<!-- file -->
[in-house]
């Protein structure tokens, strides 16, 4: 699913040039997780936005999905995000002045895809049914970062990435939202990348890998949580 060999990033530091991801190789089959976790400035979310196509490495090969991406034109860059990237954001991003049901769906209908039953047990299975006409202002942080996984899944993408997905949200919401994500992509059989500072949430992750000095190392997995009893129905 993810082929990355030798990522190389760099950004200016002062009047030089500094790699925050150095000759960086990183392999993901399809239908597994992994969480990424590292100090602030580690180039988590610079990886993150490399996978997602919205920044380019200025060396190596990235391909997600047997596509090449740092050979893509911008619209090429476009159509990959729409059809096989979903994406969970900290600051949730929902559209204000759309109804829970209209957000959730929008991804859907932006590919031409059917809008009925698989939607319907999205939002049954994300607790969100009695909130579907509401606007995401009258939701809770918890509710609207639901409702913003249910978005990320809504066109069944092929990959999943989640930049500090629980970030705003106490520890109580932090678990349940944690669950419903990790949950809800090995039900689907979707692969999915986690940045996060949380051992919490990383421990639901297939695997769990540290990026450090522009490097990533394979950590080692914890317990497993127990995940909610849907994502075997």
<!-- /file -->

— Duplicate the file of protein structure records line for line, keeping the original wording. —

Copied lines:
[in-house]
């Protein structure tokens, strides 16, 4: 699913040039997780936005999905995000002045895809049914970062990435939202990348890998949580 060999990033530091991801190789089959976790400035979310196509490495090969991406034109860059990237954001991003049901769906209908039953047990299975006409202002942080996984899944993408997905949200919401994500992509059989500072949430992750000095190392997995009893129905 993810082929990355030798990522190389760099950004200016002062009047030089500094790699925050150095000759960086990183392999993901399809239908597994992994969480990424590292100090602030580690180039988590610079990886993150490399996978997602919205920044380019200025060396190596990235391909997600047997596509090449740092050979893509911008619209090429476009159509990959729409059809096989979903994406969970900290600051949730929902559209204000759309109804829970209209957000959730929008991804859907932006590919031409059917809008009925698989939607319907999205939002049954994300607790969100009695909130579907509401606007995401009258939701809770918890509710609207639901409702913003249910978005990320809504066109069944092929990959999943989640930049500090629980970030705003106490520890109580932090678990349940944690669950419903990790949950809800090995039900689907979707692969999915986690940045996060949380051992919490990383421990639901297939695997769990540290990026450090522009490097990533394979950590080692914890317990497993127990995940909610849907994502075997």